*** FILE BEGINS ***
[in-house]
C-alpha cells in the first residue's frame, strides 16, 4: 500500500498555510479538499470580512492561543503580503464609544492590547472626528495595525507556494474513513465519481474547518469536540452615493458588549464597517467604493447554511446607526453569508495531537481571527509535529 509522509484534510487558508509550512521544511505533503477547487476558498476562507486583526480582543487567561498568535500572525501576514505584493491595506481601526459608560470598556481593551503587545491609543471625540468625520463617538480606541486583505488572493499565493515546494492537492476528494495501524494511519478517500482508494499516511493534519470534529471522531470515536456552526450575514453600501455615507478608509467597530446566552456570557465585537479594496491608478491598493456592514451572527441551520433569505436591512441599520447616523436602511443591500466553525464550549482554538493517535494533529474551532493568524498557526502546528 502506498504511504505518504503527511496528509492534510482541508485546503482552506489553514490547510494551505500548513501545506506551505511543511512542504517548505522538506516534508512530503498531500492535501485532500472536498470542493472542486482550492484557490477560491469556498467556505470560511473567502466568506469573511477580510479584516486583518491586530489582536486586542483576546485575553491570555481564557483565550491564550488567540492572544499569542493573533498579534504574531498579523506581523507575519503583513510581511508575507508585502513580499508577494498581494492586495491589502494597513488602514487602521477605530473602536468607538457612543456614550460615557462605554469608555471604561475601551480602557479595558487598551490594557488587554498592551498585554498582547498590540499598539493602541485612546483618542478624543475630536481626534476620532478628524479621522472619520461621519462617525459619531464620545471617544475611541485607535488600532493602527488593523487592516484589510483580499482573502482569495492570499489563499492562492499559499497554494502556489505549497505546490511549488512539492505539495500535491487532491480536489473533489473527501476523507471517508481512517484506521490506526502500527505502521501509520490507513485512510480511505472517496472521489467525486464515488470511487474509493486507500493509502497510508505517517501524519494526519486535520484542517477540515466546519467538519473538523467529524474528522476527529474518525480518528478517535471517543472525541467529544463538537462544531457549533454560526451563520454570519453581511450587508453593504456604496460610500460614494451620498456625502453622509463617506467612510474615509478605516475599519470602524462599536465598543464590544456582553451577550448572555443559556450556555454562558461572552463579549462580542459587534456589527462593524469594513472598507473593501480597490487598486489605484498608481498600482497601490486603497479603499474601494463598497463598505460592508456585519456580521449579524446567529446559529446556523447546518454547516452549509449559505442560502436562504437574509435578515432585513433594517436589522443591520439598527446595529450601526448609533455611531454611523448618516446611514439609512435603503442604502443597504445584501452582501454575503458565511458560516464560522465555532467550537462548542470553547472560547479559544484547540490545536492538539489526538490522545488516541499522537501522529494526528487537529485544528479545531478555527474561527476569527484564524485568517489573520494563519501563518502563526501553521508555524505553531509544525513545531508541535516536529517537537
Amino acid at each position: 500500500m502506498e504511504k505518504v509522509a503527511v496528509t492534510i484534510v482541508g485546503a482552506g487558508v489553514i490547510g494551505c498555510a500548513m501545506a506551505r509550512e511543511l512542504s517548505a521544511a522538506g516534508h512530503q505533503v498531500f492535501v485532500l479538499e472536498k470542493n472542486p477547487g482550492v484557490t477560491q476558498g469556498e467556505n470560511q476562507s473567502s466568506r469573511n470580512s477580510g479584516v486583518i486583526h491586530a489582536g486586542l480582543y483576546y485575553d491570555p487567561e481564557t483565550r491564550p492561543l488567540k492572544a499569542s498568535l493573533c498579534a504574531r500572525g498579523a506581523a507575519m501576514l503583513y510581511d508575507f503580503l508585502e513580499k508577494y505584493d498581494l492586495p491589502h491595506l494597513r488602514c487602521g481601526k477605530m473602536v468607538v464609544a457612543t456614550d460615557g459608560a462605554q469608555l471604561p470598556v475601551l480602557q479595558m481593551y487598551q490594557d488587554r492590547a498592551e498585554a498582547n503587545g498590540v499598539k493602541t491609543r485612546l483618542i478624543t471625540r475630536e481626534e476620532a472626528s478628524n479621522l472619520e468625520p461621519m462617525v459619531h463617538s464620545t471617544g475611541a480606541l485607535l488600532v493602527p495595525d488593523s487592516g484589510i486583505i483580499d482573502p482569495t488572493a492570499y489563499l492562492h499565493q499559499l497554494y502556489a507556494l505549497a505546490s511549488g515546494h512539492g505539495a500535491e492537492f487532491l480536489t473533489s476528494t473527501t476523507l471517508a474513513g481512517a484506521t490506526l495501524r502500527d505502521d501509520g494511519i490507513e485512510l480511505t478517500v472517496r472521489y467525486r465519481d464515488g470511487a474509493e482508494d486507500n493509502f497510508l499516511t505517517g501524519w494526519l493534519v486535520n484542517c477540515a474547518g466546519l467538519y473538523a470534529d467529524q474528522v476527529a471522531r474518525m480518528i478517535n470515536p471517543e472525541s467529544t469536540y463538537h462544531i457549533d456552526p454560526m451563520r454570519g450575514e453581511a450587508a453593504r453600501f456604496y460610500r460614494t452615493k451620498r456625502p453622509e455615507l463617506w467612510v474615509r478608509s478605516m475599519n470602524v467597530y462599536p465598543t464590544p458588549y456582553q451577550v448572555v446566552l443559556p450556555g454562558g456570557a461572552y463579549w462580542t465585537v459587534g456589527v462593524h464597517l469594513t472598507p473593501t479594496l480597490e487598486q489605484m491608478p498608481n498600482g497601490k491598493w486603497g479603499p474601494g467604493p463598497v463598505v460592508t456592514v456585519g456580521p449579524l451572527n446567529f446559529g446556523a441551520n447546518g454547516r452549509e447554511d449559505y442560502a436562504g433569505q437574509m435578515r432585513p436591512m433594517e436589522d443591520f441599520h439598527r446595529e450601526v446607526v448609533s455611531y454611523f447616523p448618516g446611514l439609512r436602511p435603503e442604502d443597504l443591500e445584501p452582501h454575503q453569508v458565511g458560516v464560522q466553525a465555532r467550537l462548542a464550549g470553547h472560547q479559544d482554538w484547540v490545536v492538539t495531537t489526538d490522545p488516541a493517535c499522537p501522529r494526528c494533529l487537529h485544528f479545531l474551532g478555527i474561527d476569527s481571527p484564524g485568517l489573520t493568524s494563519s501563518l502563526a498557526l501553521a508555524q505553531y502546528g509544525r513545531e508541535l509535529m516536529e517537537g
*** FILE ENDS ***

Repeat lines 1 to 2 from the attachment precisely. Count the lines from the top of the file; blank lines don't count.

[in-house]
C-alpha cells in the first residue's frame, strides 16, 4: 500500500498555510479538499470580512492561543503580503464609544492590547472626528495595525507556494474513513465519481474547518469536540452615493458588549464597517467604493447554511446607526453569508495531537481571527509535529 509522509484534510487558508509550512521544511505533503477547487476558498476562507486583526480582543487567561498568535500572525501576514505584493491595506481601526459608560470598556481593551503587545491609543471625540468625520463617538480606541486583505488572493499565493515546494492537492476528494495501524494511519478517500482508494499516511493534519470534529471522531470515536456552526450575514453600501455615507478608509467597530446566552456570557465585537479594496491608478491598493456592514451572527441551520433569505436591512441599520447616523436602511443591500466553525464550549482554538493517535494533529474551532493568524498557526502546528 502506498504511504505518504503527511496528509492534510482541508485546503482552506489553514490547510494551505500548513501545506506551505511543511512542504517548505522538506516534508512530503498531500492535501485532500472536498470542493472542486482550492484557490477560491469556498467556505470560511473567502466568506469573511477580510479584516486583518491586530489582536486586542483576546485575553491570555481564557483565550491564550488567540492572544499569542493573533498579534504574531498579523506581523507575519503583513510581511508575507508585502513580499508577494498581494492586495491589502494597513488602514487602521477605530473602536468607538457612543456614550460615557462605554469608555471604561475601551480602557479595558487598551490594557488587554498592551498585554498582547498590540499598539493602541485612546483618542478624543475630536481626534476620532478628524479621522472619520461621519462617525459619531464620545471617544475611541485607535488600532493602527488593523487592516484589510483580499482573502482569495492570499489563499492562492499559499497554494502556489505549497505546490511549488512539492505539495500535491487532491480536489473533489473527501476523507471517508481512517484506521490506526502500527505502521501509520490507513485512510480511505472517496472521489467525486464515488470511487474509493486507500493509502497510508505517517501524519494526519486535520484542517477540515466546519467538519473538523467529524474528522476527529474518525480518528478517535471517543472525541467529544463538537462544531457549533454560526451563520454570519453581511450587508453593504456604496460610500460614494451620498456625502453622509463617506467612510474615509478605516475599519470602524462599536465598543464590544456582553451577550448572555443559556450556555454562558461572552463579549462580542459587534456589527462593524469594513472598507473593501480597490487598486489605484498608481498600482497601490486603497479603499474601494463598497463598505460592508456585519456580521449579524446567529446559529446556523447546518454547516452549509449559505442560502436562504437574509435578515432585513433594517436589522443591520439598527446595529450601526448609533455611531454611523448618516446611514439609512435603503442604502443597504445584501452582501454575503458565511458560516464560522465555532467550537462548542470553547472560547479559544484547540490545536492538539489526538490522545488516541499522537501522529494526528487537529485544528479545531478555527474561527476569527484564524485568517489573520494563519501563518502563526501553521508555524505553531509544525513545531508541535516536529517537537